Regulating a diverse HE provider market – what can Brewdog teach us?

BrewDog’s rather, shall we say, strident response to the Portman Group’s decision that the advertising for its Dead Pony Club beer contravened the industry Code for marketing alcohol got me thinking (as very many things do) about regulating HE with an increasingly diverse provider base.

A quick recap. The Portman Group was established by leading alcohol producers to promote responsibility and now undertakes a “self-regulatory” function for the drinks industry in connection with responsible marketing of alcohol.  It has promulgated a Code setting out standards to which all those involved in the production of alcohol in the UK should adhere. 

BrewDog is, apparently, the leading independently owned brewery in the UK.  Its beer fell foul of this Code and the Complaints Panel ordered it to take steps to address the breaches and advised retailers to take steps not to order further stocks of the product in unmodified packaging after 8 July.

BrewDog’s response was robust and colourful.

Apart from being enjoyable to read in its own right, it raised some points that I thought might also need to be borne in mind by designers of any future system of HE regulation, particularly given the sector’s passionate commitment to institutional autonomy and self-government. It is safe to assume therefore that the sector will push for as much self-regulation as possible if and when a proper new framework of regulation is developed to accompany the new market.  (Incidentally, although I refer to self-regulation, I think the points raised will be equally applicable to a system of co-regulation, as UUK prefers to describe the HE model).

So against that background, here are the questions that occur to me:

Does self-regulation work only where all those regulated share broadly similar characteristics and values? Can any form of self-regulation accommodate a very diverse collection of providers that do not share common values?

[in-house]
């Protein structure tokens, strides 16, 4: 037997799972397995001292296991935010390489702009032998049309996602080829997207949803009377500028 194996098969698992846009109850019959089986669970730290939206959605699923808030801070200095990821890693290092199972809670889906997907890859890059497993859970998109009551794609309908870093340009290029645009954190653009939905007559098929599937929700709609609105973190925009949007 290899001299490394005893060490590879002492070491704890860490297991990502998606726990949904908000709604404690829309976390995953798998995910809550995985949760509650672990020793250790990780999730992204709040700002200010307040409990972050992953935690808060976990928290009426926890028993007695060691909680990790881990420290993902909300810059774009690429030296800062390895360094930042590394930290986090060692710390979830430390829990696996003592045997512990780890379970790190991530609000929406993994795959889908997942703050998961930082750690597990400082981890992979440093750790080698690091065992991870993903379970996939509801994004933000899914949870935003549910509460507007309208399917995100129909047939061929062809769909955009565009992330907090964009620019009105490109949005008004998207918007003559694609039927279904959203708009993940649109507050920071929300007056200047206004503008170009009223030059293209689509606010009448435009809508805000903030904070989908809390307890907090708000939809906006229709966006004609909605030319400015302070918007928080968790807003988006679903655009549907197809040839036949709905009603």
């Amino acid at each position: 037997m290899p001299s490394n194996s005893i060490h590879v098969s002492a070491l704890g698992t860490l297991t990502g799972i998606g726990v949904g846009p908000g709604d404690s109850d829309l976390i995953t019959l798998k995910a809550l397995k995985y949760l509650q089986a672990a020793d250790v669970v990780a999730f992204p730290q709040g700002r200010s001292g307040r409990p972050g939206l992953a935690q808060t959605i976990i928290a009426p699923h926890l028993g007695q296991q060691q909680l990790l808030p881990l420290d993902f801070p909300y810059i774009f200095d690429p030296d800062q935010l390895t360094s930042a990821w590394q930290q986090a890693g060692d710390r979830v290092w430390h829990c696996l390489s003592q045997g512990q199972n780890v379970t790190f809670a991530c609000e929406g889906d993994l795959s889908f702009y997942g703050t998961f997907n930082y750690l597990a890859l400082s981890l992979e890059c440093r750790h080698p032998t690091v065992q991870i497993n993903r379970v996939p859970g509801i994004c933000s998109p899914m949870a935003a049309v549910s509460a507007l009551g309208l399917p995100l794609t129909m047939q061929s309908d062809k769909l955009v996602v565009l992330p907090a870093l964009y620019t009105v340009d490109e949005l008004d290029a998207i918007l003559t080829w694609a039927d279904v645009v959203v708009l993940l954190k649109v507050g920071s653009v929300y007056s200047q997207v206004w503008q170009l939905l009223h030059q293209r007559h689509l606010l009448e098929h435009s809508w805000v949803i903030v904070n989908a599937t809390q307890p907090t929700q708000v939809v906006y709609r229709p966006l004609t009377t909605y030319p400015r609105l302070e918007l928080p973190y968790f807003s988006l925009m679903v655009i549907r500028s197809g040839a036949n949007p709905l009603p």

Any system of self –regulation thrives only where all those subject to it are willing to abide by the rules of the game. Can the credibility of a system of self-regulation survive an act of outright defiance by one of the regulated, especially in the absence of any effective sanctions?

Do systems of self-regulation inevitably reflect the status quo and thus militate against creativity and innovation? A complaint made in response to the OFT’s call for information in to HE in England was that current regulation, patchy and incomplete as it is, it risked discouraging innovative provision by assessing all providers against the standards of the “traditional” sector. 

The challenge for the sector will be to devise a credible system of self- or co-regulation that all varieties of providers feel equally committed to up-hold (thus reducing the risk of a credibility destroying BrewDog-style riposte from any “rogue” provider) whilst being sufficiently robust to give public assurance about standards and quality in HE.

Smita Jamdar
Partner and Head of Education
For and on behalf of SGH Martineau LLP
DD: 0800 763 1332
M:  07909 925946
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From → General Interest

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